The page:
My boyfriend and I have been together for almost 16 months. We're just noticing that during sex, he gets soft halfway. I'm wondering if there's a way I can help him stay hard longer? He's not into blow jobs but loves my boobs.
First off, his limp noodle is not your fault or your responsibility. His johnson is his business. Since plenty of guys fall down on the job, don't shame him or exacerbate his stress by putting extra pressure on him. Just offer up a few simple, potentially uplifting suggestions. First, if this is an ongoing, difficult issue, recommend that he visit the doctor: Stress, sleep, medication side effects, diet, and health conditions can all affect performance, and it never hurts to check in with your physician.
Once you've eliminated the possibility of medical issues, there are simple, practical fixes for the guy who wants to stay hard: Buy him a silicone cock ring which will restrict his circulation and keep him hard or suggest that he talk to his doctor about the pros and cons of erectile dysfunction drugs.
There's no shame in either solution. Listen to him when he tells you what turns him on and what doesn't, just as he should be listening to you. Remember that there are other ways for him to make you feel good. Even when he can't keep it up, you can still get down. My boyfriend just told me that our sex is bad and we just started having sex. I have never been told that sex is bad — my past partners have always seemed to enjoy it. When he told me that, it really hurt me and my ego a little bit.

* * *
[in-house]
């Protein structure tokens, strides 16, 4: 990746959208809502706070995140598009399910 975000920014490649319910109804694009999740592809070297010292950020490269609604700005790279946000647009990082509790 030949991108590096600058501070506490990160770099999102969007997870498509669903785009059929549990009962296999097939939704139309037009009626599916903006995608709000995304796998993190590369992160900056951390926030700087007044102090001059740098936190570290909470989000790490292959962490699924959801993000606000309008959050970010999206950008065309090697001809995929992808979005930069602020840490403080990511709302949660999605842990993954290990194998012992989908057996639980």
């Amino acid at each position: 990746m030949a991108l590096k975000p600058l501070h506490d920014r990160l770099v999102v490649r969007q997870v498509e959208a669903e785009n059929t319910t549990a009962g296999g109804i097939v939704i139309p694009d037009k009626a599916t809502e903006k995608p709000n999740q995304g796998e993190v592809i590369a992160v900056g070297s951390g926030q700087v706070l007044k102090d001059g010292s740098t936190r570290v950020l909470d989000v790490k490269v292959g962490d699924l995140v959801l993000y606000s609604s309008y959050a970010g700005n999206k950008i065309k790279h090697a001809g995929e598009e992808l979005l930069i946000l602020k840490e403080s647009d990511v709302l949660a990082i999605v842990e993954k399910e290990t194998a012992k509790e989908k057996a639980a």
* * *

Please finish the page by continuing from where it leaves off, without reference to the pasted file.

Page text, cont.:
I wish he would have said it a little better because now it has me questioning whether or not I should continue with this relationship. What should I do???? Of course your feelings were hurt. It sounds like he's trying to blame you for his dissatisfaction with no concern for how you feel. To that point, being concerned about how your partner feels is an essential part of good sex, so I'm not terribly surprised that the sex with him hasn't been spectacular — just as I'm not surprised that you're questioning your relationship.
It sounds like your boyfriend acted like a jerk. Sex is often crazy awkward in the early days of any relationship. It almost always takes time to figure a person out. The thing that makes it better is communication, and this guy's conversation skills apparently suck. He's acting like the little kid who whines, " I'm so bored…" without suggesting anything he'd rather be doing. If you do want to make it work, you should really stand your ground and be honest.
Tell him that his blunt comment hurt, that you wish that he'd taken your feelings seriously, and that you wish he'd take responsibility for half of what goes on in bed. Explain to him that if his goal was to hurt you, his approach worked. But if his goal is to improve your sex life, he screwed up — and he should use his words to specifically explain what he thinks would make it better.